Six protesters reportedly died when troops opened fire to disperse a huge crowd urging the monitors to speak out.
The UN says more than 5,000 have been killed in the nine-month-old uprising.
The Syrian government – which says it is fighting “armed terrorist gangs” – says 2,000 members of the security forces have lost their lives.
Casualty figures and other information are hard to verify from Syria as most foreign media are preventing from reporting freely.
The BBC’s Jim Muir in neighbouring Lebanon says the first day of the Arab observer mission brought several clear messages.
Syrian security forces, which had by multiple accounts been pounding several residential areas in Homs with artillery, eased off on Monday before the observers arrived and pulled some tanks off the streets.
But when tens of thousands of protesters took to the streets, tear gas and live fire were used to disperse them, despite the fact that under the Arab League peace initiative, all military forces are supposed to be withdrawn and peaceful demonstrations permitted.
Video footage posted on the internet showed angry residents in the flashpoint district of Baba Amr surrounding the monitors and pointing to pools of blood as gunfire rang out in the background.
Activists said security forces killed at least 16 people across Syria on Tuesday, including six in Homs. One group, the Local Co-ordination Committees, put the death toll at 42, including 17 in Homs and seven in the nearby city of Hama.
Despite the reported violence, Gen Dabi told Reuters on Wednesday morning: “The situation seemed reassuring so far.”
“There were some places where the situation was not good,” he said. “But there wasn’t anything frightening, at least while we were there. Things were calm and there were no clashes.”
“We did not see tanks but we did see some armoured vehicles.”
“But remember this was only the first day and it will need investigation. We have 20 people who will be there for a long time,” Gen Dabi added.
Gen Dabi also told the AFP news agency that by dawn on Thursday, observers would be deployed in three other centres of the uprising – Hama, the north-western province of Idlib and the southern province of Deraa. They will also fan out up to 80km (50 miles) around Damascus.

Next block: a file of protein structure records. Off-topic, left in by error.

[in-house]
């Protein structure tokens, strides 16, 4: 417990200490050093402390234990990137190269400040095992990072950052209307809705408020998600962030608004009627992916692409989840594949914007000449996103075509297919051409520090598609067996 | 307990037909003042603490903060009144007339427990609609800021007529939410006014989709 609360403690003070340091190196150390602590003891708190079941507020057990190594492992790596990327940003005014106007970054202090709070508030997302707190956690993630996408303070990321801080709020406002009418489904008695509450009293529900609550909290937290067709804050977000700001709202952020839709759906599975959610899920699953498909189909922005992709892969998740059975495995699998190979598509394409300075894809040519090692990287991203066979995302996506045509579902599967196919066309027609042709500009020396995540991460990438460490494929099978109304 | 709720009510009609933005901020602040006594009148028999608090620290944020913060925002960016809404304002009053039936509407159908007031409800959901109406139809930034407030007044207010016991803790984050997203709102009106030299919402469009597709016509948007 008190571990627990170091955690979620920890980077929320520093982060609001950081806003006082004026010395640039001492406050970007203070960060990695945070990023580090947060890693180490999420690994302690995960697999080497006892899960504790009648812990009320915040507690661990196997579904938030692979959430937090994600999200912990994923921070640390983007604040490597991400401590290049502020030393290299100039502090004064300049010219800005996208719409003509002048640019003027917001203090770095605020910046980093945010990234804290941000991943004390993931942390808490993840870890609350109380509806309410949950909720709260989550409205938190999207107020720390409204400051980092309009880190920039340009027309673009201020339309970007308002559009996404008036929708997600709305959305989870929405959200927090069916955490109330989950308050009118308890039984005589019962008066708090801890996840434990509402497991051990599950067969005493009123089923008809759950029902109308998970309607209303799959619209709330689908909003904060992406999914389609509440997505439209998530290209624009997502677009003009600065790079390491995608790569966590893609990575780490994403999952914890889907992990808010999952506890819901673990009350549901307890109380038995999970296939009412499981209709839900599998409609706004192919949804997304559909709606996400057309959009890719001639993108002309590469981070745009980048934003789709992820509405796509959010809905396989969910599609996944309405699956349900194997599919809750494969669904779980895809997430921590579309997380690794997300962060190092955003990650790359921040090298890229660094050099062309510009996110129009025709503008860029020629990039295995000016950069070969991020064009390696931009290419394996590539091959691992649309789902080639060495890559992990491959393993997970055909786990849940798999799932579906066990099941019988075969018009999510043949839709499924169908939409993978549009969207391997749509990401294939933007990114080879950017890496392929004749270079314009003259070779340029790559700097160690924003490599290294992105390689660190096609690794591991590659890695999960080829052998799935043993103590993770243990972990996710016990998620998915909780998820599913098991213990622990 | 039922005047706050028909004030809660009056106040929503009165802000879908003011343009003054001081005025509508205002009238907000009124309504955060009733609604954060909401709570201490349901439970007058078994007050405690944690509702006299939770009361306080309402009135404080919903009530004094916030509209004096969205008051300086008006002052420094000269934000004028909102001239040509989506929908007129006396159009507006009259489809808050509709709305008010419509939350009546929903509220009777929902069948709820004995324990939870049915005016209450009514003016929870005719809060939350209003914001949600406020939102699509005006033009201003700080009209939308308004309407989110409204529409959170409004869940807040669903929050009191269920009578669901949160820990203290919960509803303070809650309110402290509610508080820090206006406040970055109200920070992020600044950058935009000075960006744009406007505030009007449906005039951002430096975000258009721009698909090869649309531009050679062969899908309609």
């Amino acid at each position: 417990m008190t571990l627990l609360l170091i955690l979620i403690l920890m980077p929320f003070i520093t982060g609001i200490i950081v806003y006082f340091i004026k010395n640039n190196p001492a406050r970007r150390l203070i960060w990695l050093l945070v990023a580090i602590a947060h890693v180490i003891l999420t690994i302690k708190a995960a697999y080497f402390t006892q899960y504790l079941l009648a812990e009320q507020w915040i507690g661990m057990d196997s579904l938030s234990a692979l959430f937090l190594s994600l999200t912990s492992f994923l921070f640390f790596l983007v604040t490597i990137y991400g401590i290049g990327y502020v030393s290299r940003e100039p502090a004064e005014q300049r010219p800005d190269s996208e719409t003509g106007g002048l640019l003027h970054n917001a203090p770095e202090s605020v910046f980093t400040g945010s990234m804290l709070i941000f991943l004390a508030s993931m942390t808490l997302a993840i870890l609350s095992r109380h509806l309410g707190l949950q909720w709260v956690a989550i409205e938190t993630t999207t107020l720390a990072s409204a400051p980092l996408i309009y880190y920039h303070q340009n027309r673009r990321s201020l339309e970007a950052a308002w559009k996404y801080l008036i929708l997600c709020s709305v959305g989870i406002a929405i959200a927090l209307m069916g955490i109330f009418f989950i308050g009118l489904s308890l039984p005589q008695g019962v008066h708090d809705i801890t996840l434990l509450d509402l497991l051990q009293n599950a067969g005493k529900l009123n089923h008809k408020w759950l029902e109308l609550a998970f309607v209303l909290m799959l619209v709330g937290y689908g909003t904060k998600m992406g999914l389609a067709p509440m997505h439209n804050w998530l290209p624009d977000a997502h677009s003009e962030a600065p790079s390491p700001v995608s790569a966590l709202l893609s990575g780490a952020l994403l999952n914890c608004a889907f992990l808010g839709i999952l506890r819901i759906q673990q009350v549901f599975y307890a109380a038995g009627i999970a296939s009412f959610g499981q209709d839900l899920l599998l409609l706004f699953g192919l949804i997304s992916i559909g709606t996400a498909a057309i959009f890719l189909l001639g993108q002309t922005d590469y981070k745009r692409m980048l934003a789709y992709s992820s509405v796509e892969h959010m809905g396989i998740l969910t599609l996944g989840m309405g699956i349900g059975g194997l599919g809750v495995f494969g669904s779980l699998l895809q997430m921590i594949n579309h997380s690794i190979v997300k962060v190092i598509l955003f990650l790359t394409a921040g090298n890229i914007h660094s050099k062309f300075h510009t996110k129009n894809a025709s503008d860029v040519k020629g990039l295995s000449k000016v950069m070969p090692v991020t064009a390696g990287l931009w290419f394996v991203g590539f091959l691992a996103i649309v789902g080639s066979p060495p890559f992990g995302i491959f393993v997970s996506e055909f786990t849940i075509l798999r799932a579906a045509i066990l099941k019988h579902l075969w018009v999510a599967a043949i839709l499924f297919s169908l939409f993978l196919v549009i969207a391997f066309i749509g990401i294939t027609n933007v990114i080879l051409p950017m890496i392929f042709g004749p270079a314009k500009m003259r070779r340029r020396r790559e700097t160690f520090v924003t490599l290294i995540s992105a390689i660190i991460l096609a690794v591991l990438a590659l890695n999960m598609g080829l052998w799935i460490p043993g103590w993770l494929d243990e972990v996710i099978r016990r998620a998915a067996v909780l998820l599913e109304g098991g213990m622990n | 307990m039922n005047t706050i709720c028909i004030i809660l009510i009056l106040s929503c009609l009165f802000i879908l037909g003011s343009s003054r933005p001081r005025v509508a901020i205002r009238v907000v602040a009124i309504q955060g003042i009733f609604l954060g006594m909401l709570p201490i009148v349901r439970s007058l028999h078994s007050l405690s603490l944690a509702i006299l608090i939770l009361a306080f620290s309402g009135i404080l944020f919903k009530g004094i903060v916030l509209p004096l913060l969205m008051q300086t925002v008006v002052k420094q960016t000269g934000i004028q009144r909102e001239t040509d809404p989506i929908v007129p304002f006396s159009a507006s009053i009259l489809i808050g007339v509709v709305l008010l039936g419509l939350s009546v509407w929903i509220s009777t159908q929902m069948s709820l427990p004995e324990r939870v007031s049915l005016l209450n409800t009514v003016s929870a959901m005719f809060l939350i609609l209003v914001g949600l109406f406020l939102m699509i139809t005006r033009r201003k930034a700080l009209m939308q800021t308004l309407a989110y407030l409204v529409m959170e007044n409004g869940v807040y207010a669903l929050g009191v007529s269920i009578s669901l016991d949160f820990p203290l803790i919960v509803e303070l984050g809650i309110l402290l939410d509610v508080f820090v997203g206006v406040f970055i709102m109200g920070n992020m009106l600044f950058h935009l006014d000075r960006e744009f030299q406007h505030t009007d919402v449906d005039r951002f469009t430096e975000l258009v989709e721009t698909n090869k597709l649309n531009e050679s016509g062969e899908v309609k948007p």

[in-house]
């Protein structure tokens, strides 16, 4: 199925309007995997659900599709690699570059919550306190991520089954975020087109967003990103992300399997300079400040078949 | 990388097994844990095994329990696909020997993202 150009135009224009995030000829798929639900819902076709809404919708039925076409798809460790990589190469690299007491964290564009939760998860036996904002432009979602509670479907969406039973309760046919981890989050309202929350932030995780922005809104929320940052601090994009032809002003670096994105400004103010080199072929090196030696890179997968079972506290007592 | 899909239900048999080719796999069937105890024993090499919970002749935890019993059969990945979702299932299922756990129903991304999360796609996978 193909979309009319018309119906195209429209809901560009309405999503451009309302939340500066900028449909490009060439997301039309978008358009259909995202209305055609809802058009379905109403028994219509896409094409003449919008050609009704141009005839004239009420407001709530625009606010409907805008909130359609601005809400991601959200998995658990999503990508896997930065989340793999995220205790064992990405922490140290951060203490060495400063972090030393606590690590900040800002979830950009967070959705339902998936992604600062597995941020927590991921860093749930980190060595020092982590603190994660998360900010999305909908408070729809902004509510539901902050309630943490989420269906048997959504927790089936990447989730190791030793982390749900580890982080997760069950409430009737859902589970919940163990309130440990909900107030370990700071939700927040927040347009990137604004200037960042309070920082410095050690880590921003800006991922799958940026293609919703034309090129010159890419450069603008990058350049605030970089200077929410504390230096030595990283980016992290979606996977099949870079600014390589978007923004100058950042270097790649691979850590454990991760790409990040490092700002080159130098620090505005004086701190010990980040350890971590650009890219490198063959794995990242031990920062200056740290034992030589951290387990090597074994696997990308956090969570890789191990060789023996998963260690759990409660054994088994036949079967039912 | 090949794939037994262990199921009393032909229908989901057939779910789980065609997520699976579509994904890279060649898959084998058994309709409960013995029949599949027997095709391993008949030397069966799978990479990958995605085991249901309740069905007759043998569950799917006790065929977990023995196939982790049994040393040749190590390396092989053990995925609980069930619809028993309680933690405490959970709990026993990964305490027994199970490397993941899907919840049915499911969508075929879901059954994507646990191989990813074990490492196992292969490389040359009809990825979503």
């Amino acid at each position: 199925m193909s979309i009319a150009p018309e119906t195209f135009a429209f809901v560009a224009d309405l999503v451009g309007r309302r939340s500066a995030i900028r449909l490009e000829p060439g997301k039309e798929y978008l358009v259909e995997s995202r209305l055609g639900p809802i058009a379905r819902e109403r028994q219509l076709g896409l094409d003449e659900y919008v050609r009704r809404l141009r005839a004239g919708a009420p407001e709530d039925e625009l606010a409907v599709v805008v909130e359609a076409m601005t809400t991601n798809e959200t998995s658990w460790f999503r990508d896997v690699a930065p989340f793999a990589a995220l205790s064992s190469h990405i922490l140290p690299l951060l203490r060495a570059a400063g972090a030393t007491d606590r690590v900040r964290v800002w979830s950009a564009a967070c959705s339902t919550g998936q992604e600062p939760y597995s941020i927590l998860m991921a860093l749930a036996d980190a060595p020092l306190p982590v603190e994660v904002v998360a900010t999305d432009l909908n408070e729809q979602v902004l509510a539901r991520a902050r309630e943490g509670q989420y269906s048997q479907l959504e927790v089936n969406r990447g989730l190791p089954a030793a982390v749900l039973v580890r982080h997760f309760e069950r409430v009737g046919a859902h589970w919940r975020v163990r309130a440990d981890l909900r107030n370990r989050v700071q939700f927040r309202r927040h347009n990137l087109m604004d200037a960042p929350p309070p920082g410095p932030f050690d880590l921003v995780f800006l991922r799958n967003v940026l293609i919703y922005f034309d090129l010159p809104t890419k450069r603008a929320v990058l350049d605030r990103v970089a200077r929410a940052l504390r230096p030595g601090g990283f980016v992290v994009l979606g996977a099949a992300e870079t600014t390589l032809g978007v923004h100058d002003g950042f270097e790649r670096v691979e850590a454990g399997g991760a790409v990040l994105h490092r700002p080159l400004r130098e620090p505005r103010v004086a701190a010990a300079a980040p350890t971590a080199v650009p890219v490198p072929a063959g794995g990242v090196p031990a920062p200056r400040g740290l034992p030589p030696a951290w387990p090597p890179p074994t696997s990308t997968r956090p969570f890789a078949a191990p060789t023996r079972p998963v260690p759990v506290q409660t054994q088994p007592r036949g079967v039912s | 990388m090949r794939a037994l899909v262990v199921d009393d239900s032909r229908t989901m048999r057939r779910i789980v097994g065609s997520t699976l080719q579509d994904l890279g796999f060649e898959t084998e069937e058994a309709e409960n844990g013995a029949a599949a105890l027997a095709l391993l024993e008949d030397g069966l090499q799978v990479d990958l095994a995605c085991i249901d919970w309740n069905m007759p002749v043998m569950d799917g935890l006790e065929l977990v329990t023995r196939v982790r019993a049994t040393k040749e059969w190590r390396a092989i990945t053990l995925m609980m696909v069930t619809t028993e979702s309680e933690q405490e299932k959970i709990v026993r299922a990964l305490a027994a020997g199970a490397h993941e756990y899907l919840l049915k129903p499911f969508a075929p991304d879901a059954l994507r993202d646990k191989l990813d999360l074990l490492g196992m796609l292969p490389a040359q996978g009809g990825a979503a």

Human rights groups have criticised the appointment of Gen Dabi, saying that it is impossible to imagine someone who has held senior Sudanese military and government posts, including in the Darfur region, ever recommending strong action against Syrian President Bashar al-Assad.
The Arab League says Gen Dabi has vital military and diplomatic expertise.
Meanwhile, Human Rights Watch accused the Syrian authorities of hiding hundreds of detainees, who should be released under the peace plan, in military installations, which the observers are not permitted to visit.
A Syrian security officer in Homs told the New York-based group that after the government signed the Arab League protocol authorising the observer mission, between 400 and 500 prisoners were moved out of his facility to other places of detention, including at a nearby missile factory.
Syria’s top international ally, Russia, has urged the regime to co-operate fully with the observers and allow them as much freedom of access as possible.
Our correspondent says that if Syria’s government loosens its iron grip, as the Arab League peace plan insists it should, whole towns and cities will fall out of its control.
That is why, he adds, the opposition is convinced that the government is just going through the motions of co-operating with the Arab League, stringing the observers along and making some cosmetic changes on the surface, while trying to leave the basic situation unaltered.